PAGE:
If you have to invest on a very small budget and you can’t afford an entire share of BABA, you may want to consider investing with a fractional share. As the name suggests, fractional shares involve partial shares of stock. Most investors allow you to buy and sell major stocks with as little as $1 in your account. You can also set a budget for your investment and invest in fractional shares using a dollar amount as a base.
Step 3: Choose your order type.
After deciding how many shares you’d like to purchase, you’ll need to select which type of order you want to use to buy BABA. The type of order that you choose will play a major role in when your order is filled and the price you pay for your investment. Some of the most common types of orders include the following:
- Market order: A market order executes quickly at the current market price. For example, if shares of BABA trade at a market rate of $215 per share, you can expect to pay around $215 per share when you invest with a market order. Market orders give you little control over the price you pay per share but allow you to ensure that your order is filled as quickly as possible.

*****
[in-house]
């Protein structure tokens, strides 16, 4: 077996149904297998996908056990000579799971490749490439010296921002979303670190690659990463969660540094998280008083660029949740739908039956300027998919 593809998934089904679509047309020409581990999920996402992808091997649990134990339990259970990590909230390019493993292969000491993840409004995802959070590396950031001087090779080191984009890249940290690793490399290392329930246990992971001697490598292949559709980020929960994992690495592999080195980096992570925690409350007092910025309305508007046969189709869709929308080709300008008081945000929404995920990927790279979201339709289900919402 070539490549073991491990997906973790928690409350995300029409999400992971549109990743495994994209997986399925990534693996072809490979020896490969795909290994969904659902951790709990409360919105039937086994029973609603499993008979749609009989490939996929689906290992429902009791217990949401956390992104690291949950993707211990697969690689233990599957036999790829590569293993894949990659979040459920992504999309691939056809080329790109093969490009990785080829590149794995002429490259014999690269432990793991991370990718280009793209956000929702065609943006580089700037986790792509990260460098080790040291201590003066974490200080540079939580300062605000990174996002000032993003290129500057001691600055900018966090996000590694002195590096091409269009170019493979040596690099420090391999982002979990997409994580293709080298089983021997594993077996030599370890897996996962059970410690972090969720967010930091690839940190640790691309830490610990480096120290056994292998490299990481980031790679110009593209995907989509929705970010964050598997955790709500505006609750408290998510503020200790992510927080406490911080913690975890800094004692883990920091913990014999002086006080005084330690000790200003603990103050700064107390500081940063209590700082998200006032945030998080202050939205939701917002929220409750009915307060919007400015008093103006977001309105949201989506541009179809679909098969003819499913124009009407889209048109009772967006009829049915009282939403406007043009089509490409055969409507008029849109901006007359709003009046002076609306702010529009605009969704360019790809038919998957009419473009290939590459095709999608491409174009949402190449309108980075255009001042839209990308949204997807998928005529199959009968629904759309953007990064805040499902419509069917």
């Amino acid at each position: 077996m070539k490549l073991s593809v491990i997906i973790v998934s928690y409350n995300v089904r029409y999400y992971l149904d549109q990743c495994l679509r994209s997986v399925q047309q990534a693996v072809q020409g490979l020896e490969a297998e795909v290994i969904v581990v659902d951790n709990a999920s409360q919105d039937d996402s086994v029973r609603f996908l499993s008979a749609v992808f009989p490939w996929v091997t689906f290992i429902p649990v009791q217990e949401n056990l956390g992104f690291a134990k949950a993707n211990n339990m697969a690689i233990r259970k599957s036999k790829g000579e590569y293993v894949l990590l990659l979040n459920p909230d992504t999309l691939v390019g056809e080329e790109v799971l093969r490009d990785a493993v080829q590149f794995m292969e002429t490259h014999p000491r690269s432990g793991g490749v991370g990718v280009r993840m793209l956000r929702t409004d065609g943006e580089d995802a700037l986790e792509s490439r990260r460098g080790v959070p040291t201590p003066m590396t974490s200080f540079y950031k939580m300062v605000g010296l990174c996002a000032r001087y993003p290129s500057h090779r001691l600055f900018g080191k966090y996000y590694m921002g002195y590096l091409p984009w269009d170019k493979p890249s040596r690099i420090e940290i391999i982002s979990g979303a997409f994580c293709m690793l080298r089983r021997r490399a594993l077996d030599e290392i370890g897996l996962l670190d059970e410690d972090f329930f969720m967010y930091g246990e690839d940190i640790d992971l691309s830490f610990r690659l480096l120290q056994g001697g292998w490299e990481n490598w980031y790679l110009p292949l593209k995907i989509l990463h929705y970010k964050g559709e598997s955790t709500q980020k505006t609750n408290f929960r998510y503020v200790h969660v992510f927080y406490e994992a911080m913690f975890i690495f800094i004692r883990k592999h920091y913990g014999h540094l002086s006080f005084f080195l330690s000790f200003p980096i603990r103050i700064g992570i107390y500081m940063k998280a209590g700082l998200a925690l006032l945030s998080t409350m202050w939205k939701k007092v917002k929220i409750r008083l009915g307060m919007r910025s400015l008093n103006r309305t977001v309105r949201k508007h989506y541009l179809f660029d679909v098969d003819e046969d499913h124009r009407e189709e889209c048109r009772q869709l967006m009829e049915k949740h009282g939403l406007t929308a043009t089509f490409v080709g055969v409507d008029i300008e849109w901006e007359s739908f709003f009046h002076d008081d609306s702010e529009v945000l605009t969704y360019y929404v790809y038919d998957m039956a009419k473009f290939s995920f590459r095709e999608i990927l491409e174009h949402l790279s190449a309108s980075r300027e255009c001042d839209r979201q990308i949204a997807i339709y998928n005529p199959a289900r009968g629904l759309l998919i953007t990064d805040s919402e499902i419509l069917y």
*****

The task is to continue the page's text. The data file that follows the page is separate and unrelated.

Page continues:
- Limit order: A limit order allows you to tell your broker that you only want to buy a select number of shares of stock if it’s possible to purchase them at or below a certain price. For example, if shares of BABA trade at a current price of $215 per share, you might set an order to buy a share with a limit price of $210. If your broker fills the order at or below a price of $210 for the share, it will. If the price rises above the price of $210, the broker will not fill the order.
- Trailing stop order: A trailing stop order tells your broker that you want to invest in shares of a stock if the price of the stock rises above its lowest price by a set percentage or dollar amount.
Depending on the broker you choose, you may be able to use more complicated types of orders when you buy and sell shares of stock.
Step 4: Execute your trade.